Claire Timmins: How can employers use healthcare benefits to ease the NHS backlog?


We are all aware that the pandemic, combined with workforce shortages, has created a mounting healthcare backlog. There are a number of ways that employers, as well as individuals and government, can work alongside the NHS to help ease and alleviate the pressure faced. In this way health becomes everyone’s business.

Many employers agree that there is a link between work and the health of their employees. Employers who invest in the health and wellbeing of their workforce benefit from reduced absence, increased productivity and improved employee retention. Employees benefit from a supportive environment in which they can thrive and perform at their best.

Employer health and wellbeing programmes can include both preventative and reactive interventions and cover physical, mental, financial and social wellbeing. Preventative health interventions focus on addressing individual behaviour change and can include programmes to encourage healthy eating, physical exercise, smoking cessation and stress management.

Activities don’t have to cost a lot of money and can act as ‘work culture-enhancers’; in the post-Covid (Coronavirus) work environment this could be creating opportunities for employees to re-connect and come together in real life to take part in a wellbeing activity. Introducing elements of gamification can increase employee participation and engagement while making mundane tasks more fun and interactive.

More reactive health interventions include private medical insurance (PMI) and employee assistance programmes (EAPs), a service for employees to access help with personal or workplace issues that might be impacting their performance, wellbeing mental or physical health. These types of benefits have evolved over recent years, with a number of add-ons being introduced by providers.

For example, PMI extending to also offer a digital doctor service, thereby enabling employees to access a broader range of medical treatment privately, avoiding GP appointment waiting times and NHS waiting lists. What’s important here is that employers offer healthcare benefits that are appreciated by employees, so they help reward and retain talent.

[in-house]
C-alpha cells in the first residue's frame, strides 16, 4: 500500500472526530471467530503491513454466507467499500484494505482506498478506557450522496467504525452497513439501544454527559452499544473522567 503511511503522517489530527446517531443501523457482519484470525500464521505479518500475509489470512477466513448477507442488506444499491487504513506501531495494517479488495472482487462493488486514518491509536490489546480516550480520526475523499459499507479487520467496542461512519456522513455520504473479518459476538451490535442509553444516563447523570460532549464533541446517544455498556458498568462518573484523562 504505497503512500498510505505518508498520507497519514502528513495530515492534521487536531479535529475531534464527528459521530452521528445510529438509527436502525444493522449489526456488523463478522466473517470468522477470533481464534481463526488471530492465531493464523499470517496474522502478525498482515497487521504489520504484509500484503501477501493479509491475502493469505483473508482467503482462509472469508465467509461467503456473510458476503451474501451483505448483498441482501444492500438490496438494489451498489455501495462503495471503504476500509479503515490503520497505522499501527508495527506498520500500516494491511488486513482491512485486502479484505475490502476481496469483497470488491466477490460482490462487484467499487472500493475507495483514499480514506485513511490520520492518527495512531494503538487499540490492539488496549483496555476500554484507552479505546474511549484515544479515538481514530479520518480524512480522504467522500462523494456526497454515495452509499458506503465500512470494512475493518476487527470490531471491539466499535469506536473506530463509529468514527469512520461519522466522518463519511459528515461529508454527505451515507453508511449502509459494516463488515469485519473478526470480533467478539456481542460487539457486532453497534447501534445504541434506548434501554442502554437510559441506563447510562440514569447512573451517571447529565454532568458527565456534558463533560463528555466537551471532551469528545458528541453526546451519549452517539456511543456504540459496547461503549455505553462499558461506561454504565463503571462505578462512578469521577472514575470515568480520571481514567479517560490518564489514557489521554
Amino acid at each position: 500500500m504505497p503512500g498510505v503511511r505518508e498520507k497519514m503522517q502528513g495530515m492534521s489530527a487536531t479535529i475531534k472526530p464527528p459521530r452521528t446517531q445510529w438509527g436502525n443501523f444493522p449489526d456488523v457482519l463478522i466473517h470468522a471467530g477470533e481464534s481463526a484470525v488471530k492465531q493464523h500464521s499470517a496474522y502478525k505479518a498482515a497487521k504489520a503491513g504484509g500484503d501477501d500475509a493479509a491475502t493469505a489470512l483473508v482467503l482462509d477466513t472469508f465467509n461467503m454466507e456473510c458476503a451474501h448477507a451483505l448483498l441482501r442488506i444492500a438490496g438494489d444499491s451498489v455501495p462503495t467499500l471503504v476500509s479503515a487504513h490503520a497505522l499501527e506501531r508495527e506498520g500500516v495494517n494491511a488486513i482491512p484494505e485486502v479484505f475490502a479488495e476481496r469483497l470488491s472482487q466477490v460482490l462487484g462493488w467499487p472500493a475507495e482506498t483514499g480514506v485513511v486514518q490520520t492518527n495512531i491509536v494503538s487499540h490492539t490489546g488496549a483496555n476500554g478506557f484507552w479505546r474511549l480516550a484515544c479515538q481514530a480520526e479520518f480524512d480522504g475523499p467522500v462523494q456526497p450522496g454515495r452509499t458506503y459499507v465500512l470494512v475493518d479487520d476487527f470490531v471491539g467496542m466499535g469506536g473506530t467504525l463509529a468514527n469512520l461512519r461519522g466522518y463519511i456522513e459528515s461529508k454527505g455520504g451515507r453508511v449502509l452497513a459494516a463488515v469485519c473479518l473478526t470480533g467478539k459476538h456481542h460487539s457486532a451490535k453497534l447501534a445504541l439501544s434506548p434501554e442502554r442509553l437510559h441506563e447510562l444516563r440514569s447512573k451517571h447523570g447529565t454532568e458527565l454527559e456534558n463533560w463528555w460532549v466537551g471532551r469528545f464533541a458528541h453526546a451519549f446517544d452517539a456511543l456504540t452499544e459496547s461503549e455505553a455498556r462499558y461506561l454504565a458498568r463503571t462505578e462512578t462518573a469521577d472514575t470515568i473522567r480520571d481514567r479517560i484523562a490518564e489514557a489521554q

It is important to ensure that healthcare benefits are available to everyone in an organisation, that all employees are made aware of the benefits through effective communications and that all employees are considered during the design of the intervention.

If employee groups are excluded, possibly for cost reasons, it will mean that healthcare benefits are not inclusive and can lead to (further) health inequality.

There is one thing that all employers can focus on which will have a positive impact on employee health. This is the focus on creating good work. There is clear evidence that good work with a purpose improves health and wellbeing across people’s lives, boosting quality of life and protecting against social exclusion.

Good work means the job is safe and secure, with good working hours and conditions, supportive management and opportunities for training and development and the employee feels there is a purpose. This focus can apply to all jobs in an organisation and should be at the top of every HR team’s agenda.

Claire Timmins is HR director, UK and Ireland, at Ipsos